While in the vast majority of their constitutionally related writings the Founding Fathers were explicit that the judicial branch of government is effectively the weakest of the three, such is not the case with today’s modern misapplication. Americans currently live under what is, for all intents and purposes, a counter-constitutional judiciocracy led by nine unelected, black-robed autocrats.
Over many decades, the other two branches of government, the legislative and the executive, have, for some inexplicable reason, acquiesced to the notion of judicial supremacy – a dangerously dominant concept that erroneously regards the United States Supreme Court as the final arbiter of all things public policy. If this is so, then these nine men and women are ultimately unaccountable to anyone or anything; and the other two branches of government are but toothless figurehead bodies merely spinning their wheels while spending our dollars.
This flies in the face of the framers’ intent. It’s also the very unfortunate reality under which we live. It is fully within the constitutional authority of the other two branches of government to rein in these judges gone wild; but, regrettably, no one as of yet seems to have the mettle to do what needs to be done.
Article III, Section 2 of the U.S. Constitution gives Congress the authority to “check” judicial activism, up to and including when justices illegitimately legislate from the highest bench in the land: “[T]he Supreme Court shall have appellate jurisdiction, both as to law and fact, with such exceptions, and under such regulations as the Congress shall make.”
That’s huge. Unfortunately, to date, Congress has been either unwilling or unable to enact such regulations.
And so, when at least five of these nine justices speak, people listen. When they say “Let it be,” so it is.
That’s why every so often, a Supreme Court decision will come along that, for better or for worse, literally shakes our nation to its core. These opinions can have lasting implications that will affect public policy for decades, even centuries, to come.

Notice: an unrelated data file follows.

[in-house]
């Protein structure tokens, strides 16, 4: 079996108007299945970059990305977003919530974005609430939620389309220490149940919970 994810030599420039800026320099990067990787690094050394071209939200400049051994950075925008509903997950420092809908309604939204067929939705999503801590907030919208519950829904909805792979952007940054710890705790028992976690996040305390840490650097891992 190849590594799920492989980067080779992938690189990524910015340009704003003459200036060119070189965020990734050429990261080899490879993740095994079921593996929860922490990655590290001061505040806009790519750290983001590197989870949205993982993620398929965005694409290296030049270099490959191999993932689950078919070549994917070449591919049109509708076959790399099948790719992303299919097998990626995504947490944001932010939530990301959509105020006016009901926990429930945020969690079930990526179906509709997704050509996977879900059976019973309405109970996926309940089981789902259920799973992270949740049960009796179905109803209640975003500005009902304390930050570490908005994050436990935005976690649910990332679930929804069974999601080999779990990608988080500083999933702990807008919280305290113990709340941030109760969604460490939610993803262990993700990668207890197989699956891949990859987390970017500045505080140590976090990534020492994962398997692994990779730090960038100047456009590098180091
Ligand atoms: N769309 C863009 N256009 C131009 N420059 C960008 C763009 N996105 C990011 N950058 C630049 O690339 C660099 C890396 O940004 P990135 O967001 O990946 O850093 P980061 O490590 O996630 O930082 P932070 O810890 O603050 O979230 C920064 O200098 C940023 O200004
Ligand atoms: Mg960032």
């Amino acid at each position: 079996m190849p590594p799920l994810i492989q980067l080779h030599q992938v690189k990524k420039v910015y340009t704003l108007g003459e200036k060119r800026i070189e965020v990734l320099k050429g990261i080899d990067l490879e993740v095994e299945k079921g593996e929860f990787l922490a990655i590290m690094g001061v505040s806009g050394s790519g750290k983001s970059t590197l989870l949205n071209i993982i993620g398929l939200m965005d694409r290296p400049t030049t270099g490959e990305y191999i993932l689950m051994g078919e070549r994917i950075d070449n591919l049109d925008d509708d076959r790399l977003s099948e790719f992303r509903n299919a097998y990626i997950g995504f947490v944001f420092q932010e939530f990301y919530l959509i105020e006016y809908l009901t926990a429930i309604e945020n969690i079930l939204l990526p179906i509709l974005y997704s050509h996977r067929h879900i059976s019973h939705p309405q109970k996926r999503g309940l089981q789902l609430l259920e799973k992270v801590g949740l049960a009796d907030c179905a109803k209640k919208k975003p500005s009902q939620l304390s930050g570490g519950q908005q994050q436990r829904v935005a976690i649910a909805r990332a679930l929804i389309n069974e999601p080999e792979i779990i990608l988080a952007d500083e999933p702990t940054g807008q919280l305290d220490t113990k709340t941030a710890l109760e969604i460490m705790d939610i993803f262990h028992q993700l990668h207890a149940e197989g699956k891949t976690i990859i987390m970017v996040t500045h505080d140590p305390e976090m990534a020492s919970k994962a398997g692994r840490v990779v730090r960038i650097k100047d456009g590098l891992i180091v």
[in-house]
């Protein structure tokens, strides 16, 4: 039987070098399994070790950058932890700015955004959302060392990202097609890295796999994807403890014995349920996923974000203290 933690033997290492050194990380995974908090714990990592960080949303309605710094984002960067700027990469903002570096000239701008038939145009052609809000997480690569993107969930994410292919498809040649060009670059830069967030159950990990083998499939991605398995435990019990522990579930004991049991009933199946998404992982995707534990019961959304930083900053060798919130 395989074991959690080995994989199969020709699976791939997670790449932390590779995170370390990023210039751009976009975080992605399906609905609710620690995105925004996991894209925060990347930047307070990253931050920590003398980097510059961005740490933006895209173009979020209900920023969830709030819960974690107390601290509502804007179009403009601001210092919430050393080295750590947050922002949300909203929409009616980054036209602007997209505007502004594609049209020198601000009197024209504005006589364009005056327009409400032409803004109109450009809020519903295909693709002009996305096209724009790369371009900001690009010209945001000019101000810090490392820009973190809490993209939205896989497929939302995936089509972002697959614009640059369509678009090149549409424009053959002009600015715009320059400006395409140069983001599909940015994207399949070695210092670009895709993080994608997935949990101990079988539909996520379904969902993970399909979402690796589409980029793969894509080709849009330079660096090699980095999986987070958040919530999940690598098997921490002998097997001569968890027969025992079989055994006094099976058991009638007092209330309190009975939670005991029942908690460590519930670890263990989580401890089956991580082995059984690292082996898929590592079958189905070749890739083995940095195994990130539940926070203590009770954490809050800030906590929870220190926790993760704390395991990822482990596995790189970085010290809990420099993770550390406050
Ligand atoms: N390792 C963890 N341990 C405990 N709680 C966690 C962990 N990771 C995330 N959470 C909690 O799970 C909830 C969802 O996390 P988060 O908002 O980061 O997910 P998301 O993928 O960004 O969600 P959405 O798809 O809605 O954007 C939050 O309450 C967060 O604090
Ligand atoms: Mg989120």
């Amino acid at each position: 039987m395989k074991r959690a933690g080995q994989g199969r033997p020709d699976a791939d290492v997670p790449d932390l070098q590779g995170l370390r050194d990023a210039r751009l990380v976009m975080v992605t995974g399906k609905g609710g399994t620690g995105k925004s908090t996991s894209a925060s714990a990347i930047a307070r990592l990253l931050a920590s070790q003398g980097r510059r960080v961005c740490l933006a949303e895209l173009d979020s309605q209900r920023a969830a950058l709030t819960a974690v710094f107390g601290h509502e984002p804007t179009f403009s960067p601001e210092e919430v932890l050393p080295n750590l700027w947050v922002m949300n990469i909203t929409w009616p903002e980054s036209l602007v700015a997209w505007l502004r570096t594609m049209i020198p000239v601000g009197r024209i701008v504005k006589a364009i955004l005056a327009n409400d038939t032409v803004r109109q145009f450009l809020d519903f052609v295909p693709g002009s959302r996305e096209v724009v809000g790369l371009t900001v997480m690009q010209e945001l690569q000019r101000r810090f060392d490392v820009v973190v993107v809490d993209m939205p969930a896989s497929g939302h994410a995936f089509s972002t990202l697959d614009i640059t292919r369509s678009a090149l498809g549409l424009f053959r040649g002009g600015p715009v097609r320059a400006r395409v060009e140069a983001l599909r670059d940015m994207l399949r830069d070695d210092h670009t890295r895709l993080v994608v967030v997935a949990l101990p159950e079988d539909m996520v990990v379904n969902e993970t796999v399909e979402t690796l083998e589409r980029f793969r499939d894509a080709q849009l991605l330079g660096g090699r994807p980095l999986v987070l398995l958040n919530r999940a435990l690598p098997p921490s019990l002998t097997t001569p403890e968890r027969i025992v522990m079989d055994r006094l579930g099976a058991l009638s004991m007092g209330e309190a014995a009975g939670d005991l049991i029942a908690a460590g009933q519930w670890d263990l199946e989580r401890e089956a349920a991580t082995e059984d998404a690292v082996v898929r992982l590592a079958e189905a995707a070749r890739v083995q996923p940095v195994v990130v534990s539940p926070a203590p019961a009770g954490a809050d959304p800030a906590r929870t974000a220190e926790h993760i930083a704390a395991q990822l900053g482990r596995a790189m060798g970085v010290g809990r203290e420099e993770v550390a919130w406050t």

Frequently, it seems, these justices, each a fallible human being, go desperately awry, ignoring history, case precedent, and the very Constitution they’re sworn to uphold. A few examples include the court’s infamous Dred Scott slavery decision, its Roe v. Wade infanticide decision, and its most recent Windsor mock-marriage decision.
Still, as they say, even a blind squirrel finds a nut every now and again. Occasionally, a majority of these nine justices get one right. Such an occasion occurred last week when, in its ruling on the Greece v. Galloway government prayer case, the high court reaffirmed all Americans’ First Amendment right to public prayer – even sectarian prayer – in any government forum. This includes prayer led by government officials, whether acting in their official capacity or their private capacity, and even when praying “in Jesus’ name.”
It’s difficult to overstate the magnitude of this ruling. It has literally wiped away decades of historical revisionism and church-state separatism by secularist judicial activists and atheist groups such as the ACLU, People for the American Way, and the Freedom From Religion Foundation (FFRF).
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This post originally appeared on Western Journalism – Informing And Equipping Americans Who Love Freedom